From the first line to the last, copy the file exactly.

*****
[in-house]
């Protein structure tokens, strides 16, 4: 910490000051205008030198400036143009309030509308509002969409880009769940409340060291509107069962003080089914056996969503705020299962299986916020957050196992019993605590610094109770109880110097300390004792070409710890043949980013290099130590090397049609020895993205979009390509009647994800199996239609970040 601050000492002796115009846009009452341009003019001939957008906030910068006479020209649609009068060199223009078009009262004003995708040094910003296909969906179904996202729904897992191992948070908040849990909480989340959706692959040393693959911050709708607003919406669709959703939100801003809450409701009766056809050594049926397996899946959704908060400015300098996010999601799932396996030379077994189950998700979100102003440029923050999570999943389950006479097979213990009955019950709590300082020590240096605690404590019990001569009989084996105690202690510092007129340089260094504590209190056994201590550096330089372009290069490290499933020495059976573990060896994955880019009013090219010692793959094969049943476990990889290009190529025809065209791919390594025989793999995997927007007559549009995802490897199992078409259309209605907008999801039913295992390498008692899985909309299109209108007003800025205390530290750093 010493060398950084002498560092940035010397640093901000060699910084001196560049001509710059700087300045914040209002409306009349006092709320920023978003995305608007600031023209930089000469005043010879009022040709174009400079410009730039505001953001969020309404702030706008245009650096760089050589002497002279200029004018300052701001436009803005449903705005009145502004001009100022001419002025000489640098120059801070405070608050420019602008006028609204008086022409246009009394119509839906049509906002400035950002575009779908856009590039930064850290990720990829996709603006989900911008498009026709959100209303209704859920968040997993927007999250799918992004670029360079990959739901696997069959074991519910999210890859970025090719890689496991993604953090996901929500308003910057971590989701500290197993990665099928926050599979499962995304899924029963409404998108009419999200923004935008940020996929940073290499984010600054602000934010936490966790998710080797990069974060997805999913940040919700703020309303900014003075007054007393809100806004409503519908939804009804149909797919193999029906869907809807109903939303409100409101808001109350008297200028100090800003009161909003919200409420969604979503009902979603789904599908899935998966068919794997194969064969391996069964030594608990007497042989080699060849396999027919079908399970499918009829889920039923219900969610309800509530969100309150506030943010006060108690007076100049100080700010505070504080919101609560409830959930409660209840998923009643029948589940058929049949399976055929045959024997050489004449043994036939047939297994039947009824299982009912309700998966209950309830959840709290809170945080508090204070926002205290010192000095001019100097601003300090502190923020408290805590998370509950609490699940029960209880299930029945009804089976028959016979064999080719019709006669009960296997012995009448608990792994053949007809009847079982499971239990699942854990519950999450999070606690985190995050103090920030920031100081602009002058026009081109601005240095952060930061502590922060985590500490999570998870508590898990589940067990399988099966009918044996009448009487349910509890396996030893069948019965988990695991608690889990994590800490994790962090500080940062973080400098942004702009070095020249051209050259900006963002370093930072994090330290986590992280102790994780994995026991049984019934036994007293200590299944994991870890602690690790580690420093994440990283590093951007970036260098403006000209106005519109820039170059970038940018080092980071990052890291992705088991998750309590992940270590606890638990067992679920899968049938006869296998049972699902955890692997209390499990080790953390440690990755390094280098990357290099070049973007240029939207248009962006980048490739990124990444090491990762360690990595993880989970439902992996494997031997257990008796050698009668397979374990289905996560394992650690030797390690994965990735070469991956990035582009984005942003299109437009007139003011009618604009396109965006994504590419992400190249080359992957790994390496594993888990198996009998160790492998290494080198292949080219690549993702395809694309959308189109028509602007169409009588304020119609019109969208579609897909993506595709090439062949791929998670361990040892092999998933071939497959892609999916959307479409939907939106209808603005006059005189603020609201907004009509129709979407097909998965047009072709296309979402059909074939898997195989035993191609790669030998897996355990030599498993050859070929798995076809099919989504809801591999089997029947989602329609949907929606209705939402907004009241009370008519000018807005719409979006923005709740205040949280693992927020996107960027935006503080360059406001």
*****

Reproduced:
[in-house]
């Protein structure tokens, strides 16, 4: 910490000051205008030198400036143009309030509308509002969409880009769940409340060291509107069962003080089914056996969503705020299962299986916020957050196992019993605590610094109770109880110097300390004792070409710890043949980013290099130590090397049609020895993205979009390509009647994800199996239609970040 601050000492002796115009846009009452341009003019001939957008906030910068006479020209649609009068060199223009078009009262004003995708040094910003296909969906179904996202729904897992191992948070908040849990909480989340959706692959040393693959911050709708607003919406669709959703939100801003809450409701009766056809050594049926397996899946959704908060400015300098996010999601799932396996030379077994189950998700979100102003440029923050999570999943389950006479097979213990009955019950709590300082020590240096605690404590019990001569009989084996105690202690510092007129340089260094504590209190056994201590550096330089372009290069490290499933020495059976573990060896994955880019009013090219010692793959094969049943476990990889290009190529025809065209791919390594025989793999995997927007007559549009995802490897199992078409259309209605907008999801039913295992390498008692899985909309299109209108007003800025205390530290750093 010493060398950084002498560092940035010397640093901000060699910084001196560049001509710059700087300045914040209002409306009349006092709320920023978003995305608007600031023209930089000469005043010879009022040709174009400079410009730039505001953001969020309404702030706008245009650096760089050589002497002279200029004018300052701001436009803005449903705005009145502004001009100022001419002025000489640098120059801070405070608050420019602008006028609204008086022409246009009394119509839906049509906002400035950002575009779908856009590039930064850290990720990829996709603006989900911008498009026709959100209303209704859920968040997993927007999250799918992004670029360079990959739901696997069959074991519910999210890859970025090719890689496991993604953090996901929500308003910057971590989701500290197993990665099928926050599979499962995304899924029963409404998108009419999200923004935008940020996929940073290499984010600054602000934010936490966790998710080797990069974060997805999913940040919700703020309303900014003075007054007393809100806004409503519908939804009804149909797919193999029906869907809807109903939303409100409101808001109350008297200028100090800003009161909003919200409420969604979503009902979603789904599908899935998966068919794997194969064969391996069964030594608990007497042989080699060849396999027919079908399970499918009829889920039923219900969610309800509530969100309150506030943010006060108690007076100049100080700010505070504080919101609560409830959930409660209840998923009643029948589940058929049949399976055929045959024997050489004449043994036939047939297994039947009824299982009912309700998966209950309830959840709290809170945080508090204070926002205290010192000095001019100097601003300090502190923020408290805590998370509950609490699940029960209880299930029945009804089976028959016979064999080719019709006669009960296997012995009448608990792994053949007809009847079982499971239990699942854990519950999450999070606690985190995050103090920030920031100081602009002058026009081109601005240095952060930061502590922060985590500490999570998870508590898990589940067990399988099966009918044996009448009487349910509890396996030893069948019965988990695991608690889990994590800490994790962090500080940062973080400098942004702009070095020249051209050259900006963002370093930072994090330290986590992280102790994780994995026991049984019934036994007293200590299944994991870890602690690790580690420093994440990283590093951007970036260098403006000209106005519109820039170059970038940018080092980071990052890291992705088991998750309590992940270590606890638990067992679920899968049938006869296998049972699902955890692997209390499990080790953390440690990755390094280098990357290099070049973007240029939207248009962006980048490739990124990444090491990762360690990595993880989970439902992996494997031997257990008796050698009668397979374990289905996560394992650690030797390690994965990735070469991956990035582009984005942003299109437009007139003011009618604009396109965006994504590419992400190249080359992957790994390496594993888990198996009998160790492998290494080198292949080219690549993702395809694309959308189109028509602007169409009588304020119609019109969208579609897909993506595709090439062949791929998670361990040892092999998933071939497959892609999916959307479409939907939106209808603005006059005189603020609201907004009509129709979407097909998965047009072709296309979402059909074939898997195989035993191609790669030998897996355990030599498993050859070929798995076809099919989504809801591999089997029947989602329609949907929606209705939402907004009241009370008519000018807005719409979006923005709740205040949280693992927020996107960027935006503080360059406001």